Waste management programme FareShare 1st, officially launched today, pledges to provide a sustainable solution for Britain's food and drink surplus, having worked with major firms over the past two years to develop a viable model.
The charity already redistributes food that is safe to eat but past its sell-by date to homeless charities. Now it will tackle the seven million tonnes of food dumped into landfill every year that is not consumable by providing a recycling channel to Britain's food manufacturers - bringing convenience and savings to the headache of waste disposal.
"In order to be relevant to the food industry we looked at how we should best serve the sector over two years. What's come out of that process is the launch of FareShare 1st. We now take all food no matter what state it is in, and what we can't give to charities will go into the recycling industry," said FareShare's marketing director Alex Green.
"In effect, we are now able to take businesses which are working towards becoming greener to the next level."
The charity worked with Nestle and Kellogg's to build an effective model that promises to improve the firms' disposal processes while saving money.
"We told them we would look to simplify their waste processes and if we can do that we will charge them - and it worked," said Green.
FareShare will now join forces with Kraft and Northern Foods, and is confident it can help move more companies forward on the issue of sustainable waste management.
"We work down the supply chain, with distributors and manufacturers. Ultimately the service will move them much more quickly towards meeting legislative requirements while meeting corporate responsibility demands too," said Green.
Other organisations are also moving towards providing more sustainable alternatives to waste management in the food industry, which currently adds about 10 per cent to total UK industry waste, according to government figures. But although the green waste market is burgeoning it's still not at capacity to deal with the volumes coming through, said Green.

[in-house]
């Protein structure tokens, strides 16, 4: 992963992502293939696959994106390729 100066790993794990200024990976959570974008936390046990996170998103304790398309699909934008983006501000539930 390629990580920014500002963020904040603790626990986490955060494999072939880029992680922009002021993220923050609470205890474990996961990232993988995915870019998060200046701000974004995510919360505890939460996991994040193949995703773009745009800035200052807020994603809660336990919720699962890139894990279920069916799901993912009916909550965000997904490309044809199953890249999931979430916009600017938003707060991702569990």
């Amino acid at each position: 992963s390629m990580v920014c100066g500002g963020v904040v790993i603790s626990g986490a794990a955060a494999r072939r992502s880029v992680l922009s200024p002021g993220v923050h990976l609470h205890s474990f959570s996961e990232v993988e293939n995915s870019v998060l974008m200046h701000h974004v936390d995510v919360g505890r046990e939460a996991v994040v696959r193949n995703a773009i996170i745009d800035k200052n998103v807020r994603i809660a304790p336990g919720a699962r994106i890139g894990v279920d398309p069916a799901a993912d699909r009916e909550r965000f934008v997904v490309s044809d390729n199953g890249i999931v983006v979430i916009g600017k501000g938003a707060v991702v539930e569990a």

"The food and drink sector produces about seven million tonnes of waste per year, most of which is food waste - making it the single biggest manufacturing producer of industrial waste," an Environment Agency spokesperson told FoodandDrinkEurope.com.
"And this number is growing by around five per cent per year," she added.
But under EU law, the UK must half the amount of waste going to landfill by 2013. And failure to comply with the regulations could mean fines running at half a million pounds per day for the British government.
"Cutting waste can be profitable. At the end of the day it's all about optimisation. And getting environmental credentials will help brand positioning," said Maia Vassileva, media manager of environmental consultancy Envirowise.
With a gross output of £65.7bn, the food and drink business is one of the largest sectors in UK industry, accounting for 17 per cent of manufacturing GDP.
As a result, it has been subjected to various EU and UK laws preventing excessive waste, water use and emissions - which can cost companies millions in fines.
But Envirowise claims that by sticking to the legislation and minimising wastage, companies can reclaim about 4.5 per cent of annual turnover that is lost every year.